The new BMW boss Oliver Zipse briefly outlined his new drive strategy at the IAA. He avoided making a commitment to battery-electric cars such as VW did and stressed various options. With the ‘i Hydrogen Next’, BMW is also presenting a fuel cell car.
At his first public appearance as head of BMW – less than four weeks after taking over the post – Zipse naturally had to resort to the existing. Of course, he had already shared responsibility for many of them in his role as Chief Production Officer. Nevertheless, there were some interesting statements for the future.
“We are concentrating on the question: Which technologies have the greatest leverage to reduce global greenhouse gas emissions,” says Zipse in his short speech. However, he does not want to virtually prescribe which cars customers should buy in the future with which drives: “A product can only be effective if a customer desires and uses it. In other words, the car buyer should continue to have the choice and be able to decide for himself.
According to Zipse, BMW wants to have sold one million electrified cars by 2021 – but he is not going into what proportion BEVs and plug-in hybrids should have. “The demand for battery-electric cars will increase in the next ten years,” the BMW boss is certain. In 2030, the share of BEV in the premium segment in the USA and Europe will be 30 per cent each, in China even 55 per cent.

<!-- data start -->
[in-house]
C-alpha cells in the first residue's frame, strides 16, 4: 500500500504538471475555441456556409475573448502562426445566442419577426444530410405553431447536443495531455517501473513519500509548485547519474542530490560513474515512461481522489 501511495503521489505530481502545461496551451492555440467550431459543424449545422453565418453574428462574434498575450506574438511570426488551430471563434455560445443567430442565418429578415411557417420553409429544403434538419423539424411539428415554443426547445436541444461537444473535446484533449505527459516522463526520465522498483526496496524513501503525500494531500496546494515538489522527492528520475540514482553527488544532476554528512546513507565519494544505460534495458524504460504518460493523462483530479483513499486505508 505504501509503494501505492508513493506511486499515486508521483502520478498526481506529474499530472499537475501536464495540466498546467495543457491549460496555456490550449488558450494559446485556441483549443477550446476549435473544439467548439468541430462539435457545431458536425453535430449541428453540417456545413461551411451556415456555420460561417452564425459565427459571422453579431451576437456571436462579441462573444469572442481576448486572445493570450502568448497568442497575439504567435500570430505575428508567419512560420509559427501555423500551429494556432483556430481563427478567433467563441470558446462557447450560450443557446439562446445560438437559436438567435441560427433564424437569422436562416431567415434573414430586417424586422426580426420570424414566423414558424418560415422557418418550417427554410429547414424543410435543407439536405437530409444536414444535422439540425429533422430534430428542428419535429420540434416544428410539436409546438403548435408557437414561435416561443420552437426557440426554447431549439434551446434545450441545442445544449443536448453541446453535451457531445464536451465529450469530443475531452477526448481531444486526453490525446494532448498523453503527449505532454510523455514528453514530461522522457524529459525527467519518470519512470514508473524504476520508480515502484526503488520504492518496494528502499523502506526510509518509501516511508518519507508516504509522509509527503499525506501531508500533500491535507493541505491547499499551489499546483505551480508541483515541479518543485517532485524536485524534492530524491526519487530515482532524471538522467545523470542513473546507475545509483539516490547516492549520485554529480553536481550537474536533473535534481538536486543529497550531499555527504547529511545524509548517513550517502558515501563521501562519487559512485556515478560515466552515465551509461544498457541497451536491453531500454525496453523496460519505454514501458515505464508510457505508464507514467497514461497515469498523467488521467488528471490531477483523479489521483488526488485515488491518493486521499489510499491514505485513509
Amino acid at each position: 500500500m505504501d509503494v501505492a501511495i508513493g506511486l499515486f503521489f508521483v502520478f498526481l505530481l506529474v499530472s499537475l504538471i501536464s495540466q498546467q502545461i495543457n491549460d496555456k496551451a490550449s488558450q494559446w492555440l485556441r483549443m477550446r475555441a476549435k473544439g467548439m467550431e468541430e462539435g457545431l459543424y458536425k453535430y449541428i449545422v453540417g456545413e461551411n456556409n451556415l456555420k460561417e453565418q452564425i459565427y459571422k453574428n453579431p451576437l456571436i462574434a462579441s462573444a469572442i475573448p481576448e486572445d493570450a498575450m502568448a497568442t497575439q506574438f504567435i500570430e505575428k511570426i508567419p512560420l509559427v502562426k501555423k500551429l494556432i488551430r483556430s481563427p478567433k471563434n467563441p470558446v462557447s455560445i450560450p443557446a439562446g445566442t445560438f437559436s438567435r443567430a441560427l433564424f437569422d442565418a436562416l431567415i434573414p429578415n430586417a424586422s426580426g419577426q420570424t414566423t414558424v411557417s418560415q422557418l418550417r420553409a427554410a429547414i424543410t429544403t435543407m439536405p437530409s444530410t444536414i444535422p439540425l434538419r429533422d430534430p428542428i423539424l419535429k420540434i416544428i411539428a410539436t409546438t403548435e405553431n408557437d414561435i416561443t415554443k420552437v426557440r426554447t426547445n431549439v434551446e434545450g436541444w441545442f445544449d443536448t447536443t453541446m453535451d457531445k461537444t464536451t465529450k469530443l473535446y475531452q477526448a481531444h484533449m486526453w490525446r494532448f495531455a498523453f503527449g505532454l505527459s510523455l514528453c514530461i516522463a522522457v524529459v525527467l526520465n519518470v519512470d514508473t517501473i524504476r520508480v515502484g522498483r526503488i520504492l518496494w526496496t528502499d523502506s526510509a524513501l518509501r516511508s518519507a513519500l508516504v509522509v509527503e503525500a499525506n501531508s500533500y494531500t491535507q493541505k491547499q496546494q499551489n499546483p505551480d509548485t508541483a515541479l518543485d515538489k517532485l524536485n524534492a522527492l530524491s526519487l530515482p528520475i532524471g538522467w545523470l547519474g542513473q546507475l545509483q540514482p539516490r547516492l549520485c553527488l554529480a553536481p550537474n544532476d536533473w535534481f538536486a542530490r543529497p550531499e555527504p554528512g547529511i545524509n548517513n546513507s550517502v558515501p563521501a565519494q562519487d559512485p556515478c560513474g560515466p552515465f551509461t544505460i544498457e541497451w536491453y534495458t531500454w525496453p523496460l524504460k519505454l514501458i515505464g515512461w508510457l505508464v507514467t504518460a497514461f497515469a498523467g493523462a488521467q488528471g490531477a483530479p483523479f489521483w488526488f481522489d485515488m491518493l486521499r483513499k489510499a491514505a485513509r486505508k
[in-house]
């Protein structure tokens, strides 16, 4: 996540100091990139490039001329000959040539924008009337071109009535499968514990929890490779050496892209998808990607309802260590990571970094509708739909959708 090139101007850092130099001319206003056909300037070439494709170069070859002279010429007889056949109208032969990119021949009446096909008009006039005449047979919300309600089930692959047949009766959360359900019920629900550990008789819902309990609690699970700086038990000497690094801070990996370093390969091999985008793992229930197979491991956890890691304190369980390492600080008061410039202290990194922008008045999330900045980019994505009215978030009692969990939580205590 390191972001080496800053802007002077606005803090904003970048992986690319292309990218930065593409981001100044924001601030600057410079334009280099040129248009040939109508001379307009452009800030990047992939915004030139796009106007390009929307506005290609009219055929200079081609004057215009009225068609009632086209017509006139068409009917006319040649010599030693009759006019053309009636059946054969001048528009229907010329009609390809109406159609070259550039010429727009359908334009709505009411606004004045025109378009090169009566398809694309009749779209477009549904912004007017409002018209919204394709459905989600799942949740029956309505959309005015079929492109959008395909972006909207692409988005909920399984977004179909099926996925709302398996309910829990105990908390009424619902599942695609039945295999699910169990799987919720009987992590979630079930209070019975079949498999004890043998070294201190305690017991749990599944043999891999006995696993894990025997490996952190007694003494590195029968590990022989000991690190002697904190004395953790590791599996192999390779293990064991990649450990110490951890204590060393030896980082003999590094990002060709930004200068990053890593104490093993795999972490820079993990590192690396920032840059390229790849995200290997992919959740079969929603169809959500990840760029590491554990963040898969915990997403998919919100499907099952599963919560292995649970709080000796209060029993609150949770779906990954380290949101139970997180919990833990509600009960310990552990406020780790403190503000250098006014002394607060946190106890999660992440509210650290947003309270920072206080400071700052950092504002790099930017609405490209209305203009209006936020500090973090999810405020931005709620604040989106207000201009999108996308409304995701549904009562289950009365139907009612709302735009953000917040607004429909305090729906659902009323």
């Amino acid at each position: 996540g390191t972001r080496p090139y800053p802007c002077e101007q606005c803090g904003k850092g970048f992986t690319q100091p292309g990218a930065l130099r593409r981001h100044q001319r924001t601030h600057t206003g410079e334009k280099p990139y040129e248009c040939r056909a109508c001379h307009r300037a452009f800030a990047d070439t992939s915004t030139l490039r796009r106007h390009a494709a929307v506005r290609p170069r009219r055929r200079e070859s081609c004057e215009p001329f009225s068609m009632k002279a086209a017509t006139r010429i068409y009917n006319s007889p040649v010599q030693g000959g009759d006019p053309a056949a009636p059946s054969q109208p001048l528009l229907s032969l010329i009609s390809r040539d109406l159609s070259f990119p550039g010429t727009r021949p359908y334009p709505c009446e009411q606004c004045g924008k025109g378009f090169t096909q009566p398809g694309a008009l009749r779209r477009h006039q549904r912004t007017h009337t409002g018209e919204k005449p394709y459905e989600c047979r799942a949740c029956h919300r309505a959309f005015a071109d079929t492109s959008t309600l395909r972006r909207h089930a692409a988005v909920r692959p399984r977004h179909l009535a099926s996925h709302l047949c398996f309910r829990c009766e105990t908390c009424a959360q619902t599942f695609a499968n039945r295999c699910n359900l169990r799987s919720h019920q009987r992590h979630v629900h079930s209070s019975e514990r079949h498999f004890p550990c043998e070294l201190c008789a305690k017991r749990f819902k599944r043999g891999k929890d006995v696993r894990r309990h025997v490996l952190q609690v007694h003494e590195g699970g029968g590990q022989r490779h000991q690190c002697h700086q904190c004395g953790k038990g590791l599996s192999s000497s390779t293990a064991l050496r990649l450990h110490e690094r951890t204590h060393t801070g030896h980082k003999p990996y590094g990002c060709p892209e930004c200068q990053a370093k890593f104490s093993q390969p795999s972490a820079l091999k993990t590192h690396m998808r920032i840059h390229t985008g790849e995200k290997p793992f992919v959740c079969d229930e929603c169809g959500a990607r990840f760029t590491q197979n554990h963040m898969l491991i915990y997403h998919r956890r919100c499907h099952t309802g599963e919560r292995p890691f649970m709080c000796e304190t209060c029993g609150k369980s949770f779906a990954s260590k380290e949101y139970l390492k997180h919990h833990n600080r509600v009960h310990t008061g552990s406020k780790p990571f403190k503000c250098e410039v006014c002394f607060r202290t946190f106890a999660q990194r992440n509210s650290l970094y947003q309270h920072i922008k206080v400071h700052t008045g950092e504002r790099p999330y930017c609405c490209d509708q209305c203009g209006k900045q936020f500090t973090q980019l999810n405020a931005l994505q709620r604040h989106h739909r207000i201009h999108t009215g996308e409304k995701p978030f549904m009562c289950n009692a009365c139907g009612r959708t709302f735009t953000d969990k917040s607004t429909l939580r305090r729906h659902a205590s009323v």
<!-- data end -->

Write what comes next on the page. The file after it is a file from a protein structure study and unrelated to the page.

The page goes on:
Despite these figures, BMW will continue to focus strongly on plug-in hybrids – no real surprise in view of the many PHEV innovations in recent weeks. “In addition to purely electric cars, plug-in hybrids are an effective way of reducing emissions,” says Zipse.
In addition to the battery cars that will come onto the market in the coming years, BMW will continue to rely on hydrogen. BMW will also be exhibiting a fuel cell development vehicle based on an X5, the ‘i Hydrogen Next’. The car only had to be slightly modified for fuel cell technology and shows that this technology can be easily integrated into a vehicle like the BMW X5, says BMW. However, the Munich-based company does not provide any information on the technical data of the engine.
In the year 2022, Zipse wants to put an unspecified fleet of the i Hydrogen Next on the road. The BMW boss does not announce possible series models, but leaves a lot to be desired – even for the customer: “We will be able to supply the technology when the demand is there”. But: From 2025 at the earliest and depending on market requirements and framework conditions. That is to say: Above all from the filling stations. And if BMW takes its own statements about reducing greenhouse gas emissions seriously, the effect of the FCEV will depend above all on the production and transport of hydrogen.
With the Concept 4, which was presented by chief designer Adrian van Hooydonk, BMW gave an outlook on the future 4-series – which will also provide the basis for the i4. So the design could be an indication of the i4 in parts, but there are no new technical details on the part of BMW. However, BMW will continue to rely on conventional drives. “We believe in the “power of choice” of our customers: Different drive trains for different customers all over the world,” says Zipse.
In addition, there was also news about the upcoming Formula E season: The BMW team has signed Maximilian Günther as a new driver for the sixth Formula E season. He is moving from Dragon to BMW i Andretti and replacing António Félix da Costa. Newcomer Maximilian Günther drove ten races for GEOX Dragon in 2018/19, finished fifth twice and was twice in the Super Pole competition of the fastest six drivers in qualifying. He is no stranger to BMW Motorsport: In 2011, Günther started his Formula career in the Formula BMW Talent Cup – BMW’s programme for promoting young talent – and finished second. This was followed by numerous successful positions in Formula racing.
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